Another reason I couldn’t give in to the story was that every character has an amazing ability to reason out all the nuances of the other characters’ behaviors, making wild but correct guesses about motives and intentions and acting to thwart or intercept each other. Though the political intrigue is one of the more interesting aspects of CODEX ALERA, the ability of each character to out-think all the others is hard to believe. Likewise improbable were some of Tavi’s clever insights, solutions, and deeds (e.g., he easily finds a thief that nobody else can find and with no forethought or planning he breaks into the government’s most secure prison). Add to all this the cheesy sex scenes between some of the adults, and the fact that none of the female characters seem real or likable, and it’s just not easy to lose myself in this story, though I really want to.

I’ve been listening to Penguin Audio’s version of Academ’s Fury which is narrated by Kate Reading. Most readers will adore Reading’s reading (sorry!) but since I listened to her read all of the WHEEL OF TIME books, I’m afraid that I couldn’t get past the feeling that I was reading another slow-moving endless saga. Every time she read Butcher’s description of a female character’s dress, I groaned. This isn’t Butcher’s or Reading’s fault, but just an unfortunate case of classical conditioning. I tried not to let this affect my impression of CODEX ALERA, but I admit it’s possible that the audiobook narration was part of the reason I haven’t been able to become immersed in this story. I don’t think so, but it’s possible.

There is some intriguing foreshadowing at the end of Academ’s Fury and I happen to have the third book, Cursor’s Fury, already loaded onto my devices, so I’m going to give it a try.


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KAT HOOPER is a professor at the University of North Florida where she teaches neuroscience, psychology, and research methods courses. She occasionally gets paid to review scientific textbooks, but reviewing speculative fiction is much more fun. Kat lives with her husband and their children in Jacksonville Florida.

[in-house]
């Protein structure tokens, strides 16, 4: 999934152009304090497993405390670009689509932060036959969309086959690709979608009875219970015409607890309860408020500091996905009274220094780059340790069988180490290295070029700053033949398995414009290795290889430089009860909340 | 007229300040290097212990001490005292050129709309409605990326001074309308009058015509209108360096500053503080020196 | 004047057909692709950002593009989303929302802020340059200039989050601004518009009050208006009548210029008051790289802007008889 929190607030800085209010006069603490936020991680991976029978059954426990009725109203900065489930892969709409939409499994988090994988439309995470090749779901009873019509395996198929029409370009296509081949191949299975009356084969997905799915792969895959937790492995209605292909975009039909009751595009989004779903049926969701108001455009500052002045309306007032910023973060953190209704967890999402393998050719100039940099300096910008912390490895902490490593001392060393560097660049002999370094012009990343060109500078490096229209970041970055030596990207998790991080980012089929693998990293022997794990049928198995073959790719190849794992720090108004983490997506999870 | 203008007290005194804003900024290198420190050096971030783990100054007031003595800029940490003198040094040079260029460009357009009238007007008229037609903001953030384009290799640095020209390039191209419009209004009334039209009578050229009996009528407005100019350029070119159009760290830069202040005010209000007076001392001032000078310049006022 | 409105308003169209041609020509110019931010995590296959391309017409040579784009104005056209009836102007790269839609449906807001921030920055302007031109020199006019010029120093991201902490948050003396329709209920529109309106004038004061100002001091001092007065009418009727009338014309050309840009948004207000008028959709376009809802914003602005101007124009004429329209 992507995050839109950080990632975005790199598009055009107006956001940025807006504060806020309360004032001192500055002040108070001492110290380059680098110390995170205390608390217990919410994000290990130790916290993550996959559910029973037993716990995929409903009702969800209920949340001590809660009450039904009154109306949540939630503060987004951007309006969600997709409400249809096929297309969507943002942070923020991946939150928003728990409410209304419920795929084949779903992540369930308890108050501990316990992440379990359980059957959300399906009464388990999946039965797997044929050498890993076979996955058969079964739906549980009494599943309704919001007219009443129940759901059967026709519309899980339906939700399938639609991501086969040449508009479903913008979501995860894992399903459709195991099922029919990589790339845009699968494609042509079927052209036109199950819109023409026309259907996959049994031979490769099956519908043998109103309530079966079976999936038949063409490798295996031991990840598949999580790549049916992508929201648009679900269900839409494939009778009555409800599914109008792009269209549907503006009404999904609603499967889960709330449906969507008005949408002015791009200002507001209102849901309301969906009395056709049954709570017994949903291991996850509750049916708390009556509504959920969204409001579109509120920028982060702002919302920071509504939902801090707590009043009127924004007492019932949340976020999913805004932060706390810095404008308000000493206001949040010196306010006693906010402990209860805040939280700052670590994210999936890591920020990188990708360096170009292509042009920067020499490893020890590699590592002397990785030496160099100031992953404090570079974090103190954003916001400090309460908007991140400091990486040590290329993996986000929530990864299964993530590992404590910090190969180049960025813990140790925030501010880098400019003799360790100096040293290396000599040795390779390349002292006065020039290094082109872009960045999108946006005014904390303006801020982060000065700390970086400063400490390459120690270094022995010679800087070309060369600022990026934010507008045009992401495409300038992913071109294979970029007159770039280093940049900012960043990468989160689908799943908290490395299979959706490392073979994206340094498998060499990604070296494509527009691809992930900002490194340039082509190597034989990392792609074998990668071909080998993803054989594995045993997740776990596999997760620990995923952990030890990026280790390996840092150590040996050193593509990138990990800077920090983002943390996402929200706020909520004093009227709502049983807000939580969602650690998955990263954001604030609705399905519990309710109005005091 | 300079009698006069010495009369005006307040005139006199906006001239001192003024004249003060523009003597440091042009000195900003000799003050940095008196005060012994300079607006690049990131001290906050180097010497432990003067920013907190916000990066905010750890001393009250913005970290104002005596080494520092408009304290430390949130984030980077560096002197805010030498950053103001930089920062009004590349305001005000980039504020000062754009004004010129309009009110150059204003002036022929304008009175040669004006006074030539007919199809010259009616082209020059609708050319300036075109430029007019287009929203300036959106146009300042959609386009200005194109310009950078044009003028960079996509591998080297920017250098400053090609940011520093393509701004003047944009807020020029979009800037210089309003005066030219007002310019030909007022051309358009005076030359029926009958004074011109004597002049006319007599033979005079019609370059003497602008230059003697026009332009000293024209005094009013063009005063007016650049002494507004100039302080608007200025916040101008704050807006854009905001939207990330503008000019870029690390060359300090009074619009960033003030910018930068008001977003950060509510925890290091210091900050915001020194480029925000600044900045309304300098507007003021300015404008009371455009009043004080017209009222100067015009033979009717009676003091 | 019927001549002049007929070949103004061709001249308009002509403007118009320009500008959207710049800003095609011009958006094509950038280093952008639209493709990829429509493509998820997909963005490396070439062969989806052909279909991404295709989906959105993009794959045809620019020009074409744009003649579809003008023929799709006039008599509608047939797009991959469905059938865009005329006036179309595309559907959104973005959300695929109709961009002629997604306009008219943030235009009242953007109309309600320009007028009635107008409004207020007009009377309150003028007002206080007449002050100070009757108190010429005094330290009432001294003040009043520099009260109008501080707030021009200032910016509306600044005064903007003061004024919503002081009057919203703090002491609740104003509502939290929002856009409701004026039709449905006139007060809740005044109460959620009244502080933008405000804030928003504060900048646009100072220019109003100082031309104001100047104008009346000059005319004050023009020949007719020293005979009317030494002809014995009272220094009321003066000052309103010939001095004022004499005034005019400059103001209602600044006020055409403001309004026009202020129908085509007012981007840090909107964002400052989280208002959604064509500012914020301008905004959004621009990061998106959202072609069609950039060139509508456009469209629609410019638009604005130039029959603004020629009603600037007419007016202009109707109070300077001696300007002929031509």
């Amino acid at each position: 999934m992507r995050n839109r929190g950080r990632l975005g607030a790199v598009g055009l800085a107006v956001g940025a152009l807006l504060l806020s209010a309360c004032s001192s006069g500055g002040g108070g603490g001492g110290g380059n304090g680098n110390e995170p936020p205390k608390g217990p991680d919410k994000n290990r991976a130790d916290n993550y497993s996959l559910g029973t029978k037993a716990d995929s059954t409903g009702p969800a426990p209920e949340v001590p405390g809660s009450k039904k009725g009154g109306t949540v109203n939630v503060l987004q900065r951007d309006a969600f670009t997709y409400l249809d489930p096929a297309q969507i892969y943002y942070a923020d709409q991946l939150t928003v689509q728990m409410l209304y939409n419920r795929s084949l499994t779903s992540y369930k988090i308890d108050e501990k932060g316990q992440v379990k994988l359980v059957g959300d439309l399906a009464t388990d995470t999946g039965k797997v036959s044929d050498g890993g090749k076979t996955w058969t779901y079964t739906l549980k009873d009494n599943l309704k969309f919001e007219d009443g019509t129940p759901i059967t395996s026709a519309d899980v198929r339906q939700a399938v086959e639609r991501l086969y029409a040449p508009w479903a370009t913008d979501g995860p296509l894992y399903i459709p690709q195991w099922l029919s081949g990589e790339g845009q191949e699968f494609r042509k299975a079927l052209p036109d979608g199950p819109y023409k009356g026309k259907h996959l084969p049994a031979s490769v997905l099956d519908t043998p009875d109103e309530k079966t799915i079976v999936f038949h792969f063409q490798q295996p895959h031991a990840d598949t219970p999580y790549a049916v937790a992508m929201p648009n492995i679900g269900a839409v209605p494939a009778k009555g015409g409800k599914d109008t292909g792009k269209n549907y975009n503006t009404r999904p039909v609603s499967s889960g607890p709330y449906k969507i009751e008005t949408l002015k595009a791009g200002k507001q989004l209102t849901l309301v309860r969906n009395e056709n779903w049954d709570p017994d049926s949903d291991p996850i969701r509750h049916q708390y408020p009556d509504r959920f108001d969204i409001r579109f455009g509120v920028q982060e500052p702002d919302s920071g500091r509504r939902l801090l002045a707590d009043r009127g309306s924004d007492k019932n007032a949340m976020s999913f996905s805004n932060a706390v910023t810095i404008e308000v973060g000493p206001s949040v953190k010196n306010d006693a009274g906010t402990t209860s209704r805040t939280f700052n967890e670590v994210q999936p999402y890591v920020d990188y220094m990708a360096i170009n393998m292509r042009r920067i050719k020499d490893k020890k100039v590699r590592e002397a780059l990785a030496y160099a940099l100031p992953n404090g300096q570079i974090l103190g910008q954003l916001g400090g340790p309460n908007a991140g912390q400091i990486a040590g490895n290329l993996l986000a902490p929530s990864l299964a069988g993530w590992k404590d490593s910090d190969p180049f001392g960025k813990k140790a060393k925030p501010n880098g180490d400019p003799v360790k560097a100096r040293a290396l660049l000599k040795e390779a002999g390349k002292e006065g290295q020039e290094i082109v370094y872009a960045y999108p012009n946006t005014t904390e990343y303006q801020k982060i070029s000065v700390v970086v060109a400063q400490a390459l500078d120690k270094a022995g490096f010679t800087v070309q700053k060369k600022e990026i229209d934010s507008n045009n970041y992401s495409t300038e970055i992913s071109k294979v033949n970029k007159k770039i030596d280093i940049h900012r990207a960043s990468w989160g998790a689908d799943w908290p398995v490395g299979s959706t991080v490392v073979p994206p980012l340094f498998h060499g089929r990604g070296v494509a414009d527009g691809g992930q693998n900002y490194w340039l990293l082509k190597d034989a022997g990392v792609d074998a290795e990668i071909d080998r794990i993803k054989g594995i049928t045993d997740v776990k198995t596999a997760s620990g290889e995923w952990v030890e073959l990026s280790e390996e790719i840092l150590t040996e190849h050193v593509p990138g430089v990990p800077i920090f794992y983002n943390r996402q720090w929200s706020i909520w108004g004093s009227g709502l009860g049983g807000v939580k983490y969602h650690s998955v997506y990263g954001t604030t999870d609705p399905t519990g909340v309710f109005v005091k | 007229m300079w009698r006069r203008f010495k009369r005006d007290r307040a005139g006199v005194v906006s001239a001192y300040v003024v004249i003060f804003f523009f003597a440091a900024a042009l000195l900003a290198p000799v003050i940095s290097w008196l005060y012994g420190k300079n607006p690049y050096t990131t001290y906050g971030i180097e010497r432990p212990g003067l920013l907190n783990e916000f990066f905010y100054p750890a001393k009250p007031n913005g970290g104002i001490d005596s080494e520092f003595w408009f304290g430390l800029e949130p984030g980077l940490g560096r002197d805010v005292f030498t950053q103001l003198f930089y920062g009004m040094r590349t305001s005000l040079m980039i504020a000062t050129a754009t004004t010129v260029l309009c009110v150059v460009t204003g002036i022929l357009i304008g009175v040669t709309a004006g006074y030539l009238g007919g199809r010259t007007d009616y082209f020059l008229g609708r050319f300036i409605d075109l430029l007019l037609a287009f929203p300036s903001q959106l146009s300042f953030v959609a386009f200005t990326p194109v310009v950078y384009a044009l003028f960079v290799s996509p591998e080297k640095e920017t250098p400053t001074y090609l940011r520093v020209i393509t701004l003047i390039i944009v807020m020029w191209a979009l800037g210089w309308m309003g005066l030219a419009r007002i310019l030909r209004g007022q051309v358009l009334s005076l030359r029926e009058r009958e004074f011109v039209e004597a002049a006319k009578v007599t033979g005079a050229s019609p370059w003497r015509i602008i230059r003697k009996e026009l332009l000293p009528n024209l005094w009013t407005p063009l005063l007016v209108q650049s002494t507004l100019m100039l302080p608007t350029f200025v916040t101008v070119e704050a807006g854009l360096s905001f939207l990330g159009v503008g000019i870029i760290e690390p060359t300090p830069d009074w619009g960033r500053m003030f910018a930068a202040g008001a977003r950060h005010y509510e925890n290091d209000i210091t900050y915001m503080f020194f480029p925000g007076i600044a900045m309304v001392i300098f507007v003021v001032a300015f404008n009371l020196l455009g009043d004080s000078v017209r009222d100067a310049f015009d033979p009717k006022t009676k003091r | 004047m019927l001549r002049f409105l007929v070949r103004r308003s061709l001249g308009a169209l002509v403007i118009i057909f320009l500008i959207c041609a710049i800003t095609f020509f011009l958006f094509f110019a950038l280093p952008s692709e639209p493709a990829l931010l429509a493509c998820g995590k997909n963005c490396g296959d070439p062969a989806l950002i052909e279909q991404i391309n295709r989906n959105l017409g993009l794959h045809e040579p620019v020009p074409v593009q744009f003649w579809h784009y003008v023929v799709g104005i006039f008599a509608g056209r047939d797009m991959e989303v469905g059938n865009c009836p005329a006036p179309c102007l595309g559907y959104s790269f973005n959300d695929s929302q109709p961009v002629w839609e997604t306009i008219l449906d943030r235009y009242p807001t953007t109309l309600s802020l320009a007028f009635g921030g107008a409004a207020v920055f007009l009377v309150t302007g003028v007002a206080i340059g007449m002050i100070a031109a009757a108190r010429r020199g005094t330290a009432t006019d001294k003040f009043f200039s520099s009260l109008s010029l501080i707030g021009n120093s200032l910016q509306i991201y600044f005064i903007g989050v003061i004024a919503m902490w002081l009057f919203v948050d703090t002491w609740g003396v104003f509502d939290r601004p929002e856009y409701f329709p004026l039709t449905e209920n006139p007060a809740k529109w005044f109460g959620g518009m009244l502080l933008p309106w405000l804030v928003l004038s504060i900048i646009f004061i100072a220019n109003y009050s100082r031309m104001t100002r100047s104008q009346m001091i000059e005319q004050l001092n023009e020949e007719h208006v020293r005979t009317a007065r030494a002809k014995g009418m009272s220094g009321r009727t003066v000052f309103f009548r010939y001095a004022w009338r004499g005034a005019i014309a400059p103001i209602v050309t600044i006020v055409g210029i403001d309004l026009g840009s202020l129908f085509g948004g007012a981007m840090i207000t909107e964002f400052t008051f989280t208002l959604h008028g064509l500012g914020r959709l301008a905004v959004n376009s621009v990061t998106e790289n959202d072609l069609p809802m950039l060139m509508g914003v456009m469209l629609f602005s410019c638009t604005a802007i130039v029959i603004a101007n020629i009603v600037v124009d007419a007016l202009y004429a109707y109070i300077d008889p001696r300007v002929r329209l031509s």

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3 comments

  1. Maybe it’s just because I read this series when I was a bit younger but I really liked it. It was more of a light read vs slogging through A Feast For Crows. I hope you like book 3 better!

    • Dave, I liked the third book better. I’ll review it soon.

      A lot of my rating has to do with how well I think it holds up compared to other epic fantasy. It’s not unique or original or well-written enough to rate more than my default 3-star rating. That doesn’t mean it didn’t entertain me. Just that it can’t stand up to the epics that have better character development and world-building, and a more complex and believable plot.

  2. Butcher has written and talked a lot about how he loved epic fantasy as a kid and really wanted to write it, so I think he’s trying to recapture that childhood dream with these books. I couldn’t get into the first one, and I enjoy the Dresden books much more.